Under the heading, “Other things that interest me.”
Pretty obvious there are only two real college football conferences right now: The SEC and Big-12 are the only conferences that are really competing.
Let’s go through the list:
Big-10-Ohio State-USC settled that one tonight (oh, and all those non-conferences losses in the last decade).
Big East-West Virginia does not a conference make.
PAC-10-Sure, you have USC and UCLA, but Oregon? Washington? C’mon!
Let’s face it, the Big-12 and SEC always have between five and seven, maybe eight really good teams, every year:
Texas, Oklahoma, Oklahoma State, Nebraska, Mizzou, Kansas, A&M, Colorado and Texas Tech each have had great seasons in the past ten years, with some big bowl wins to go with it. Texas and Oklahoma so often play in the top-10 of the BCS that the Red River Rivalry is one that actually means something. Mizzou nearly played in Ohio State’s place against LSU, but for a loss to Oklahoma.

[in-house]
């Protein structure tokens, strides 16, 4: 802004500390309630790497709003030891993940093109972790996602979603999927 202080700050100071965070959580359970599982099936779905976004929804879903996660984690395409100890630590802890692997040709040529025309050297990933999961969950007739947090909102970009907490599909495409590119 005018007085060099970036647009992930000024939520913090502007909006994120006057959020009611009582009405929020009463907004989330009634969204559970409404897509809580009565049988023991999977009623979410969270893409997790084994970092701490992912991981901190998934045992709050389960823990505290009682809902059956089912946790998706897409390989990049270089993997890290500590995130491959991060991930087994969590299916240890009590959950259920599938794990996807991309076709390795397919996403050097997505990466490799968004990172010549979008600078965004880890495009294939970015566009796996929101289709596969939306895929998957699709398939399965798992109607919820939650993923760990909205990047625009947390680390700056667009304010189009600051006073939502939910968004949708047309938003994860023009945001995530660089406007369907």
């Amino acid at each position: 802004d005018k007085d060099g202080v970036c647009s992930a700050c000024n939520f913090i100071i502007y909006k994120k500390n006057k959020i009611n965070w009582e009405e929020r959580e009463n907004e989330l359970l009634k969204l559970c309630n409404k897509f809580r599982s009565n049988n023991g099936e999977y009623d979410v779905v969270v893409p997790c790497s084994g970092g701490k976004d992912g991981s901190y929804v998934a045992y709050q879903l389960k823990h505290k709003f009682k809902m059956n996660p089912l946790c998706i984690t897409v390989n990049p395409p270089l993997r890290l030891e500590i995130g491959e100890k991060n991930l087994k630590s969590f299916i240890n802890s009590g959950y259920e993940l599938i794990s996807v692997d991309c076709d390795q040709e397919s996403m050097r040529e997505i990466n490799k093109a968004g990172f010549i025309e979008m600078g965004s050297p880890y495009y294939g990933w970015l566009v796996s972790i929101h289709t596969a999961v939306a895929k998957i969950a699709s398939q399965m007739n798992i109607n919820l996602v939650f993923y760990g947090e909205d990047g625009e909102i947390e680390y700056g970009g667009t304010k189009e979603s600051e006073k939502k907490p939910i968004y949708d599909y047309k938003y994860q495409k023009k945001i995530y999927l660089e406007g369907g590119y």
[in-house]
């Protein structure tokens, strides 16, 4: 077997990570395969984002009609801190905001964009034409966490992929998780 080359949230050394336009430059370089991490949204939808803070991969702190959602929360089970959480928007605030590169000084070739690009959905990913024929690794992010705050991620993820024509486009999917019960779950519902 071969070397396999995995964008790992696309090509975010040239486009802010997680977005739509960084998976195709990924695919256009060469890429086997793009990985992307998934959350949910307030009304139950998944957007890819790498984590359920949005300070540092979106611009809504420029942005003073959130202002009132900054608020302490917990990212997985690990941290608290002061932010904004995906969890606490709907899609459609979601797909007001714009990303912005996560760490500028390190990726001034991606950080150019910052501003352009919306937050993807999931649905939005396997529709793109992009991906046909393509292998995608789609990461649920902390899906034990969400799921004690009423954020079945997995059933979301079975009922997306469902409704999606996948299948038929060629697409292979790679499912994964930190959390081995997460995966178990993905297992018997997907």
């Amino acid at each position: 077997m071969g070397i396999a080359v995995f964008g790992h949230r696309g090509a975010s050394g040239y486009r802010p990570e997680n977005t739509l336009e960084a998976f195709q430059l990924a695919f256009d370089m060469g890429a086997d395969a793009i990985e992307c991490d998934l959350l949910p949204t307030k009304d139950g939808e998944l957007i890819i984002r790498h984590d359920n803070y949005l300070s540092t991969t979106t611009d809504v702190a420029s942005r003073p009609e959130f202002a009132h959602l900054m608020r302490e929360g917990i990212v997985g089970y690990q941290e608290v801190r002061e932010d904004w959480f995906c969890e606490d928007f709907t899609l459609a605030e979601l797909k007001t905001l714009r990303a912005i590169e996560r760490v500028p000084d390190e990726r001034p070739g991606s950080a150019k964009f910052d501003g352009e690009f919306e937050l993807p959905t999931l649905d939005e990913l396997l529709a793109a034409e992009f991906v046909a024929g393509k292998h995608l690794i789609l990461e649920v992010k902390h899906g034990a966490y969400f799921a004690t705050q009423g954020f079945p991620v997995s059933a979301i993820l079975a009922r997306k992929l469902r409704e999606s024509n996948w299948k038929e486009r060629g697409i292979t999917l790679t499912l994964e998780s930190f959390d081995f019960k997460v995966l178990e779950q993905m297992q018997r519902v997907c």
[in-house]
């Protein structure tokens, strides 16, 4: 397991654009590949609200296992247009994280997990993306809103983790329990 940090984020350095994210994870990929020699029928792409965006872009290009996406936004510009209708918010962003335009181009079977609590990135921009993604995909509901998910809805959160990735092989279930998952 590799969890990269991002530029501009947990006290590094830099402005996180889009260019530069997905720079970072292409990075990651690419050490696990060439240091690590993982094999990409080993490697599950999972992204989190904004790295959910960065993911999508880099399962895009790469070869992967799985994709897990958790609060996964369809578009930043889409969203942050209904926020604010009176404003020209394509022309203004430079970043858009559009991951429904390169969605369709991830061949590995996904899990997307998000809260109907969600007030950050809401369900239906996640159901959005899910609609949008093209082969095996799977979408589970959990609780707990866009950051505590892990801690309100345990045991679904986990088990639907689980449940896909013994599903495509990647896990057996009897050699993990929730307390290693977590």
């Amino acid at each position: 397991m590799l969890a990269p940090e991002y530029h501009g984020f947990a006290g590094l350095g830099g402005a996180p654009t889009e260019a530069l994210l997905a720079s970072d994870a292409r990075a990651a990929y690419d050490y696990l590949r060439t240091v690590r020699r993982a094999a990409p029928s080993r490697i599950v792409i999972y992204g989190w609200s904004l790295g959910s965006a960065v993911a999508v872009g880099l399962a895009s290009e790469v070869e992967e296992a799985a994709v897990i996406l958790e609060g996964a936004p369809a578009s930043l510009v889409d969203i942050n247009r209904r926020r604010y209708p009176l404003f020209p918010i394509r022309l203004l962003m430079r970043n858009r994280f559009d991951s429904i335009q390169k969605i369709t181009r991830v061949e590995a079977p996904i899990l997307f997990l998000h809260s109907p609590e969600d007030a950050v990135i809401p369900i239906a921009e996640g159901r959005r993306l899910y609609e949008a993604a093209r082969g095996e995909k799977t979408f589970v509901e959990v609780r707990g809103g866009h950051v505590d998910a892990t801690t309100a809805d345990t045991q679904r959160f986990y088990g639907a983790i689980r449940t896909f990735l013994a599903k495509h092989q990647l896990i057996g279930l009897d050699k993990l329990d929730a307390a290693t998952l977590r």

Florida, Georgia, Alabama, Tennessee, LSU, Ole Miss, Arkansas, even Vandy and Kentucky have had multiple big years recently, again with the non-conference wins to back it up. UGA’s loss to Oklahoma State last week was only its fourth non-conference loss under Mark Richt’s eight year tenure, which includes games against Boise State, Colorado and (heh) Oklahoma State. Florida and LSU both have BCS-Title wins in the past couple of years, with some arguing that Florida-Alabama was the real national championship last year.
Yeah, you get good teams in other conferences, like USC, Ohio State, West Virginia and Virginia Tech, but you don’t get the caliber of talent, performance and consistency like you get out of the Big-12 and SEC.
Could this change? Certainly. At one point, the Big-10 and PAC-10 were “the” conferences. The ACC and Big East have threatened greatness but have yet to consistently deliver.
Right now, it seems the SEC and Big-12 are tops, and it doesn’t seem likely to change.
And now, back to your regularly scheduled political commentary.